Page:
New study calls for urgent action to address threat posed by invasive species

The paper is based on the main findings of the IPBES thematic assessment report on invasive alien species and their control, published in September 2023
The paper is based on the main findings of the IPBES thematic assessment report on invasive alien species
The paper is based on the main findings of the IPBES thematic assessment report on invasive alien species EdexLive Desk

Researchers around the world have called for urgent action against the growing threat of invasive alien species, long recognised as a major threat to biodiversity. This was stated in a report by PTI.

With the number of invasive alien species (non-native to an ecosystem) set to rise, a new paper published in the journal Nature Ecology and Evolution provides the evidence base and options to inform immediate and ongoing action, according to authors, representing 101 organisations from 47 countries.

"To achieve this there is a need for collaboration, communication and cooperation, not only across borders but within countries," said lead author Helen Roy from the UK Centre for Ecology and Hydrology and co-chair of the Intergovernmental Science-Policy Platform on Biodiversity and Ecosystem Services (IPBES) Invasive Alien Species (IAS) assessment.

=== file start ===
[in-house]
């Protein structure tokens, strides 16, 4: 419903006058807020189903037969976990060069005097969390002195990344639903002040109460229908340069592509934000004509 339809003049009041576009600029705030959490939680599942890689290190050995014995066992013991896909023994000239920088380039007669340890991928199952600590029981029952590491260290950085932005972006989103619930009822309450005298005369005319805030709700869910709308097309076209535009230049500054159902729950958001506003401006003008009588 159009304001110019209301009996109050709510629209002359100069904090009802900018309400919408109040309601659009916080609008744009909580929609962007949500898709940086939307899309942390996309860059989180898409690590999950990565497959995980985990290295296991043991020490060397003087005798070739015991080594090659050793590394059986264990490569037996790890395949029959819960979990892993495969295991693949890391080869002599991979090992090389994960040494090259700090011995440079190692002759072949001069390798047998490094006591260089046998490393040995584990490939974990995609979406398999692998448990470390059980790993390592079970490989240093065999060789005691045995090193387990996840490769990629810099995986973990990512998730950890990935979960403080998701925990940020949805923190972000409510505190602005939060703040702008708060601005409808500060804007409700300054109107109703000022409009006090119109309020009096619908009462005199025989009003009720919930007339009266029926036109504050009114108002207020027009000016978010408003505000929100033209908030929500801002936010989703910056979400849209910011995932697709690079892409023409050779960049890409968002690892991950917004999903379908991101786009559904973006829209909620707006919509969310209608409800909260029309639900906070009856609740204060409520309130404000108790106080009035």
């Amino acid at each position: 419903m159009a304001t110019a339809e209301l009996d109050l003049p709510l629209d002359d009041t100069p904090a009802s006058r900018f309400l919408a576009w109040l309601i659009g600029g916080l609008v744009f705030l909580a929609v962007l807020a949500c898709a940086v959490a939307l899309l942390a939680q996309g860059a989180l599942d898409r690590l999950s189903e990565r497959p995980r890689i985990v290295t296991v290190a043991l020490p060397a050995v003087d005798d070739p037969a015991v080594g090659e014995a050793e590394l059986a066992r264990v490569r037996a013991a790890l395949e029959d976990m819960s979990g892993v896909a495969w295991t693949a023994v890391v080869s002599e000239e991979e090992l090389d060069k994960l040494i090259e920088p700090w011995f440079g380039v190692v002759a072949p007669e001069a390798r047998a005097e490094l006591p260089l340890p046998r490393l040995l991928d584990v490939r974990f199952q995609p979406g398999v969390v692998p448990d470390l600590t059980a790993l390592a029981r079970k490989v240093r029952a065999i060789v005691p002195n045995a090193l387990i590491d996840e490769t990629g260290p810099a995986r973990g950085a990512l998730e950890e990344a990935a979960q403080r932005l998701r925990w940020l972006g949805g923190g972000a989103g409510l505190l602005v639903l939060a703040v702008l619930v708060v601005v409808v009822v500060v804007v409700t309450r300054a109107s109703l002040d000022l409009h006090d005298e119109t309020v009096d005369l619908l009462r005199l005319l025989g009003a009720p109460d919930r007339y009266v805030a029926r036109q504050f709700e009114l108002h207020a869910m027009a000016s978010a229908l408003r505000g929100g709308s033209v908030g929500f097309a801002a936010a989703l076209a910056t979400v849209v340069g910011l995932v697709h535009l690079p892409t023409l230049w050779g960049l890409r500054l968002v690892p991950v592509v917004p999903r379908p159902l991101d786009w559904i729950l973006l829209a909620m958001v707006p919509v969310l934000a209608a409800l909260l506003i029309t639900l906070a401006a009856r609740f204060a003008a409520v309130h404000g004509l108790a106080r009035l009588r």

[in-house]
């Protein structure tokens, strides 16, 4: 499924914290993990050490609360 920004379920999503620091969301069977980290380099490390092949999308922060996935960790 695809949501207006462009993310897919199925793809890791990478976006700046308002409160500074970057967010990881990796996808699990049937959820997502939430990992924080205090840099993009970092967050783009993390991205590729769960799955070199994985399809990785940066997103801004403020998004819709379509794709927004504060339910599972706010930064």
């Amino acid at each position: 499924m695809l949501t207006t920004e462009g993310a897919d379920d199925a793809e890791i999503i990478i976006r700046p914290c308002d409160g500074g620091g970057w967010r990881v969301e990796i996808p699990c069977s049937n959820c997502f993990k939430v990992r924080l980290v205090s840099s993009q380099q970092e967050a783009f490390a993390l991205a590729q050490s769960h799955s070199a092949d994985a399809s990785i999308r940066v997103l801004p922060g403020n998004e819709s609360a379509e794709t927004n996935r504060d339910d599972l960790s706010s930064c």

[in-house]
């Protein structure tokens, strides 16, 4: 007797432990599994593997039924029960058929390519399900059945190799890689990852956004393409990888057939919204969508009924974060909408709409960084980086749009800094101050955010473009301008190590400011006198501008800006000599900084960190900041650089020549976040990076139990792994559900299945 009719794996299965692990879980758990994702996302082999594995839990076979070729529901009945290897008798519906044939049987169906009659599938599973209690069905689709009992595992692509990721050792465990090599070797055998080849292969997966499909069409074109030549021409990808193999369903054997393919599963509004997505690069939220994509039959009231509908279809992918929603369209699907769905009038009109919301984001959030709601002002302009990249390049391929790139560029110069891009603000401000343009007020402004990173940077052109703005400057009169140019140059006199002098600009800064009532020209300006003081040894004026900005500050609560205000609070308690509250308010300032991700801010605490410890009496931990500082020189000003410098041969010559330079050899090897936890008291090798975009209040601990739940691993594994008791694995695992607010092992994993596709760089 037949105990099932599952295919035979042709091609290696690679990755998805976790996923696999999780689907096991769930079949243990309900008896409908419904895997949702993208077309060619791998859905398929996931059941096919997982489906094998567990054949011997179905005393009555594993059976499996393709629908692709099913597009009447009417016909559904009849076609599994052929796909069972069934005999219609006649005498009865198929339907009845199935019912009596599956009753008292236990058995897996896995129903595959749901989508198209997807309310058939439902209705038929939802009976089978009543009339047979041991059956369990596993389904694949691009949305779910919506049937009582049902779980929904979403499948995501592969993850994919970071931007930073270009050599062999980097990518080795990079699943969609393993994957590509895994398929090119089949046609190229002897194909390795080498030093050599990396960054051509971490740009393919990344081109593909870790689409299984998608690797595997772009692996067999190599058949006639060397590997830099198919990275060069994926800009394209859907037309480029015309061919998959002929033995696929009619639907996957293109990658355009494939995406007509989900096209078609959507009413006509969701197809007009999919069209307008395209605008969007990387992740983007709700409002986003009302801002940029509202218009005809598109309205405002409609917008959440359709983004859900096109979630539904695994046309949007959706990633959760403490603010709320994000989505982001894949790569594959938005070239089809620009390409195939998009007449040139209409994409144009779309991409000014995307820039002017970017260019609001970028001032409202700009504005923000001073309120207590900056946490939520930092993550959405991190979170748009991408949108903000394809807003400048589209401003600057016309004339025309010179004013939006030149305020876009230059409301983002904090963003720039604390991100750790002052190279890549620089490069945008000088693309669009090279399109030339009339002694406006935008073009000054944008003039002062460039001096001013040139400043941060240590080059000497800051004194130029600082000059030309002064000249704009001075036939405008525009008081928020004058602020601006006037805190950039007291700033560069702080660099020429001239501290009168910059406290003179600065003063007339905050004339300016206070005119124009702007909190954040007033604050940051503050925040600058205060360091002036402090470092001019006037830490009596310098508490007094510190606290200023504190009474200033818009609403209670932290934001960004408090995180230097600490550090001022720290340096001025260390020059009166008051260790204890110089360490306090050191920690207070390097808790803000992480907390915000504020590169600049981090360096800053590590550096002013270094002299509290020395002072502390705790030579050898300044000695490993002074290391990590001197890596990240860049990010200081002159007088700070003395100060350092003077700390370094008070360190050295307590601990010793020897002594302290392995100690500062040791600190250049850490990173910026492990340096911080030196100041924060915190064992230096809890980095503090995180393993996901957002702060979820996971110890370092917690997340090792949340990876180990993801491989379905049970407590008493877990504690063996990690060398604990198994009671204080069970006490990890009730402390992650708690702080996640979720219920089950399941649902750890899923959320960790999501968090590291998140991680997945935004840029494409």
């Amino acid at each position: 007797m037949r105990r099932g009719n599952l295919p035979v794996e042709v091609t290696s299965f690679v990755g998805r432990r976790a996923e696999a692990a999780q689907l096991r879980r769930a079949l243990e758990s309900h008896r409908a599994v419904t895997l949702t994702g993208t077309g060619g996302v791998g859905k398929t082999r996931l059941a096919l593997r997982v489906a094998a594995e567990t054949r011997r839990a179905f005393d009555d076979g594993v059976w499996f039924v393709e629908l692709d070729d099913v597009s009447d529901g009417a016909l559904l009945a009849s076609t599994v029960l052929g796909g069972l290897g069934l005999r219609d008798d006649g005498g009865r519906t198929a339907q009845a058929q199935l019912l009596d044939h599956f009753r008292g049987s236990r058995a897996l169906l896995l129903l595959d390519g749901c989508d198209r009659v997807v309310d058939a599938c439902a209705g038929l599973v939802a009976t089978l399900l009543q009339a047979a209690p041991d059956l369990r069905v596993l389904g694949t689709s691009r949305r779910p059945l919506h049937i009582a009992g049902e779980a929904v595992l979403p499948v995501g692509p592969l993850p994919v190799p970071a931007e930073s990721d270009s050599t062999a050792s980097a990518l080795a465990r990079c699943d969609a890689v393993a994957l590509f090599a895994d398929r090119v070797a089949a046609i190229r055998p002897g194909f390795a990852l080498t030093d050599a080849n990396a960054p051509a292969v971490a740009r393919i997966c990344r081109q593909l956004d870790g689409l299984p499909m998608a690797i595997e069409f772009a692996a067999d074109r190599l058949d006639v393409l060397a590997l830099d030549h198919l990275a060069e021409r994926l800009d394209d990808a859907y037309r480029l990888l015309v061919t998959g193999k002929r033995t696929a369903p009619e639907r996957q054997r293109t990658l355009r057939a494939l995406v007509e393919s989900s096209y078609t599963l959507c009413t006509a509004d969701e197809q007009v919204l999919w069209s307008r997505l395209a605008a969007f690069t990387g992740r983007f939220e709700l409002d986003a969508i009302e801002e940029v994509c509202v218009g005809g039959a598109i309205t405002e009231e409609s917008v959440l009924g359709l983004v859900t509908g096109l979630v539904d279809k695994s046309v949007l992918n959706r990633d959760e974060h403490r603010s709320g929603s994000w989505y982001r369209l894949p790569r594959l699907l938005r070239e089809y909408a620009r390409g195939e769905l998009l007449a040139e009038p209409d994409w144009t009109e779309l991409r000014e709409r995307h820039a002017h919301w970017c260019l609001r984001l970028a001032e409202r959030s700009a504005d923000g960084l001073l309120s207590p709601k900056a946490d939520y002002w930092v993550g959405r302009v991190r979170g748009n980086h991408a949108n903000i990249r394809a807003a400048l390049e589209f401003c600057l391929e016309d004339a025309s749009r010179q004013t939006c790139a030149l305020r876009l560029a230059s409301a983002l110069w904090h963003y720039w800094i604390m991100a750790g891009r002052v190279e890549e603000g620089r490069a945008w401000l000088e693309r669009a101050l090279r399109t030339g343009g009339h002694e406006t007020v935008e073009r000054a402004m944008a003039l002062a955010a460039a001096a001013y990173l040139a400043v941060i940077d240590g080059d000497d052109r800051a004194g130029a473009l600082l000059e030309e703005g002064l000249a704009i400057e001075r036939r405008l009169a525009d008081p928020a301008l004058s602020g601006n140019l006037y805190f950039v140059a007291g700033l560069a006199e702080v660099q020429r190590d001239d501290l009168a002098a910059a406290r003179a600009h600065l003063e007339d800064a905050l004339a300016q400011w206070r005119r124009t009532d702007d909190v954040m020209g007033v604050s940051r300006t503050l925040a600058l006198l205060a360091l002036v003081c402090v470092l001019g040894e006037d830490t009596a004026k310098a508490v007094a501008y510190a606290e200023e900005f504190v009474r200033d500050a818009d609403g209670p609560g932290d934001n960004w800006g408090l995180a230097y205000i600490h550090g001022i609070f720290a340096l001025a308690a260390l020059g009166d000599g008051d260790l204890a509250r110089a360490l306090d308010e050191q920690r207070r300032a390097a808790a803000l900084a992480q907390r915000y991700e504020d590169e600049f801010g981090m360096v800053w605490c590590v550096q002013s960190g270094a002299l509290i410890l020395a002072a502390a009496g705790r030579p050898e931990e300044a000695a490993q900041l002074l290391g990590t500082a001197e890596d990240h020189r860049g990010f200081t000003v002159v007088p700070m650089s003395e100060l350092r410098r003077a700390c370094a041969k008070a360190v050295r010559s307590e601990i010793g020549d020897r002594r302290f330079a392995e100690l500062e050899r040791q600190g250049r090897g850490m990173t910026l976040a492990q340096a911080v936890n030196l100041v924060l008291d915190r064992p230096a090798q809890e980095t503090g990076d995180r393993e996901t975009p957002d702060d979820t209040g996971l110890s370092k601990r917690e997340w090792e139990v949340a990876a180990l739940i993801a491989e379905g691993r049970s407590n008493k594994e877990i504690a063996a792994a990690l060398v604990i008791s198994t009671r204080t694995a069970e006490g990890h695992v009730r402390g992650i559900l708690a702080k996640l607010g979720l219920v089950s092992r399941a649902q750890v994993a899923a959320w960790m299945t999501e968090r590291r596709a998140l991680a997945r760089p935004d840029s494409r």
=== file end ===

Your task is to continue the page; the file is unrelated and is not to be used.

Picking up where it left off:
The paper is based on the main findings of the IPBES thematic assessment report on invasive alien species and their control, published in September 2023.

The researchers, including those from Kerala Forest Research Institute, Peechi, also found that an interplay of factors driving biodiversity loss, including climate change, is intensifying biological invasions.

"Climate change is a major driver facilitating the establishment and spread of invasive alien species into previously inhospitable regions. For example, climate warming is enabling aquatic and terrestrial invasive alien species to establish and spread poleward, including into the Arctic and Antarctic regions," the authors wrote.

They said that the indigenous peoples and local communities will be critical to achieving success in addressing biological invasions.

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